September 23, 2017
School & Youth
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  • Participants in the RMO Runway Fashion Show displayed their creations at Quiet Waters Park on May 18.
    Participants in the RMO Runway Fashion Show displayed their creations at Quiet Waters Park on May 18.
  • Ashley Superczynski modeled the Card dress that won first place in the RMO Runway competition.
    Ashley Superczynski modeled the Card dress that won first place in the RMO Runway competition.
  • Caroline Jackson (left) and Tori Wertin (right) worked together to design the Sea Glass dress Jackson modeled and received an honorable mention for their dress.
    Caroline Jackson (left) and Tori Wertin (right) worked together to design the Sea Glass dress Jackson modeled and received an honorable mention for their dress.
  • Sarah Knapp (left) designed the dress Ashley Superczynski (right) modeled at the RMO Runway Fashion Show.
    Sarah Knapp (left) designed the dress Ashley Superczynski (right) modeled at the RMO Runway Fashion Show.
  • Caroline Jackson modeled her and Tori Wertin’s sea glass creation.
    Caroline Jackson modeled her and Tori Wertin’s sea glass creation.

Students Make A Movement Out Of “Trashion”

Gracie Fairfax
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August 24, 2017

Some parents may consider teens’ clothing choices to be trashy – and if they attended a fashion show at Quiet Waters Park in May, they’d be right. Students from local high schools recently participated in the seventh Recycle More Often (RMO) Runway Contest put on by Anne Arundel County’s Recycling and Waste Division. These local teens were tasked with the challenge of creating prom dresses out of recycled materials and could work in groups of up to three, including their model.

The Recycling and Waste Division puts on a variety of school contests each year, including a poster contest for elementary school students and a recycled sculpture contest for middle school students. Inspired by what she’d seen on television’s “Project Runway” and her newfound knowledge of the fashion genre called “trashion,” the Recycling and Waste Division’s Kristin Lagana launched the RMO Runway Contest as a way to keep the high school contest fun and creative.

With the contest being open to both public and private schools in the county, Lagana has especially appreciated the involvement of the teachers – some of whom dedicated their entire spring semester in their fashion art classes to getting ready for the competition.

“The teachers are so supportive of this project, and we’re all equally more and more impressed every year that we have it, and the teachers are just such a big part of this,” Lagana said. “They come out; they really rally to get participants for it.”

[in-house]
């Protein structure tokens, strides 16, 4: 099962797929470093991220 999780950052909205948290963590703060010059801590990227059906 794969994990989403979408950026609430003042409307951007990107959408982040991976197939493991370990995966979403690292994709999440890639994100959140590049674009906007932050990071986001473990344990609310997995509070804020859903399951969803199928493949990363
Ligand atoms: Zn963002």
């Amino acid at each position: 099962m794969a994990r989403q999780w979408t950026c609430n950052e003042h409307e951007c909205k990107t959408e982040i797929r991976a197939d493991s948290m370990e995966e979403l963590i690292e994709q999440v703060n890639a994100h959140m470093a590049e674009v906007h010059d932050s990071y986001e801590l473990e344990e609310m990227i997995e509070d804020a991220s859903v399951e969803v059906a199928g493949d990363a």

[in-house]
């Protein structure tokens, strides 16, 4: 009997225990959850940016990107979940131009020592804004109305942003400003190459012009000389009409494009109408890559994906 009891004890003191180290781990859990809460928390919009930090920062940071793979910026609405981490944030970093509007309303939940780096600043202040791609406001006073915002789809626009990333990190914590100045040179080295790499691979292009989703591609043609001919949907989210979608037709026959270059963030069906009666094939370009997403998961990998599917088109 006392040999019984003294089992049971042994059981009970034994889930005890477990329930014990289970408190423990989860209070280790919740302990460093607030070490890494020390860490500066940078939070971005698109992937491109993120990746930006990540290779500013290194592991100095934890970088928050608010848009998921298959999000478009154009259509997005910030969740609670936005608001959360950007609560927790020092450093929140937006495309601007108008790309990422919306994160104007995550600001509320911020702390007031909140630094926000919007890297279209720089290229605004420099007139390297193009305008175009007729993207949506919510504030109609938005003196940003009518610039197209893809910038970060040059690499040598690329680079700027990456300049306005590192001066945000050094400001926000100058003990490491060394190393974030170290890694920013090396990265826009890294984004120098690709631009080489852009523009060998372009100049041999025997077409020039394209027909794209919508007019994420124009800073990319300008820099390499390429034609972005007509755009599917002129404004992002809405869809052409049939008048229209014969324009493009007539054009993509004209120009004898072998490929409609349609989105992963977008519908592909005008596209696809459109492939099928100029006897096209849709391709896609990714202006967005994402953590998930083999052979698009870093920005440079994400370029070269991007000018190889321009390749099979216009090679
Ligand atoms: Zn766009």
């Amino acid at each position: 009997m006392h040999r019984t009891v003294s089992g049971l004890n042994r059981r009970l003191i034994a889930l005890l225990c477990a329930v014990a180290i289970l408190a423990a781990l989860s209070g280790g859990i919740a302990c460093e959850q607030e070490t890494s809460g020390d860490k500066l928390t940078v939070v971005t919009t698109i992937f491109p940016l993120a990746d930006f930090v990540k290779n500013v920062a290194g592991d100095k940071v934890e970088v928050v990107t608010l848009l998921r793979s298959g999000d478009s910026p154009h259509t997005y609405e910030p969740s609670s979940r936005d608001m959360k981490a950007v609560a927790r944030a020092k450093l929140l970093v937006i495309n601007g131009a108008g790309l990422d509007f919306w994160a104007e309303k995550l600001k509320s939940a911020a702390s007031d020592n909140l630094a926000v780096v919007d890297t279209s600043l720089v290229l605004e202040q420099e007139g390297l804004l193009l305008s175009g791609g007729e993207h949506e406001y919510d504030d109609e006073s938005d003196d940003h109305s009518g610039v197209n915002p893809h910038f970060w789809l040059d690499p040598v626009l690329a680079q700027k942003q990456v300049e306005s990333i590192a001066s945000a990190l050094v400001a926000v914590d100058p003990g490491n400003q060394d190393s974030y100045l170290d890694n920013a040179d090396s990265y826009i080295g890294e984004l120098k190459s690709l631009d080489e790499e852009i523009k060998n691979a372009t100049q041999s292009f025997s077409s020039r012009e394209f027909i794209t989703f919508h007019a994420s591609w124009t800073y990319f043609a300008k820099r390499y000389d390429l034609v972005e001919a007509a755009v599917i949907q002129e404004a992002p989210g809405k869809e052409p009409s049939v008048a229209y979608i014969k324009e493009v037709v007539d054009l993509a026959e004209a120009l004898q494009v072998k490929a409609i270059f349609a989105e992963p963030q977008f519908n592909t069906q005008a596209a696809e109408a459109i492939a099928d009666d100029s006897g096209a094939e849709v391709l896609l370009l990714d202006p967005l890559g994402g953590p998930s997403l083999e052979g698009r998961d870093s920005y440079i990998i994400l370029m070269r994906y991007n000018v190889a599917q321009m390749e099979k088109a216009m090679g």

Sixteen designs came in this year, submitted by 30 students from four local high schools.

On May 18, students showcased their recycled wares in a fashion show at Quiet Waters Park. A red carpet was rolled out, music was pumped throughout the area and a description of each dress provided by the designers was read aloud. Three judges evaluated the dresses based on the percentage of recyclables, creativity, execution, public appeal and how the designers adhered to the theme of prom.

This year’s judges were Eleni Dykstra, coordinator of visual arts for Anne Arundel County Public Schools; David Abrams, the director of broadcast and electronic media for the Office of the County Executive; and Allison Akers, Anne Arundel Economic Development Corporation’s marketing and outreach associate.

This year’s second-place winners were Broadneck High School students Sarah Knapp and Ashley Superczynski, who created a dress out of playing cards.

“The size of that dress, the craftsmanship alone, I really think that that was something that impressed the judges,” Lagana said of the card dress. “They took a lot of their inspiration from the Victorian era, which you can tell from the way it was constructed. I thought that was just creative and they also added poker chips so it had this whole casino feel to it.”

A dress crafted of sea glass by Broadneck High School students Caroline Jackson and Tori Wertin won an honorable mention.

“It was really on trend. It had the two-piece going with the crop top and the skirt,” Lagana said of the sea-glass dress. “I think they were really inspired by the Chesapeake Bay, which of course is always a local favorite to hit on when you’re doing a competition … it’s constructed very well and the use of colors is really pretty. … It looks like it draws from watercolor inspiration.”

The dresses are now on display outside of Nordstrom at the Westfield Annapolis Mall, where patrons can be seen taking selfies with the mannequins wearing the students’ creations. When the dresses first went up, a passerby and model offered to buy the dress made of CDs from the third-place winners, Maura Griesser, McKaylah Pace and Gaby Vasquez from Indian Creek Upper School.

Lagana hopes the display will cause people to “think before they throw.”

“I think that we’re seeing a common trend right now with recycling called ‘wishful recycling,’ which means folks want to put more and more into their recycling bins, which is admirable, but when it’s things that our processor can’t accept, it ends up contaminating the load,” Lagana said.

Locals can take small steps to avoid contaminating recycling loads by placing plastic bags in designated bins in grocery stores instead of in their recycling bins at home.

Before an item makes its way into any sort of recycling bin or trash can, Lagana hopes people will think twice about other uses it could have. While she understands not everyone will choose to participate in the creation of “trashion,” with a little creativity, that plastic salad container could turn into a child’s favorite toy.


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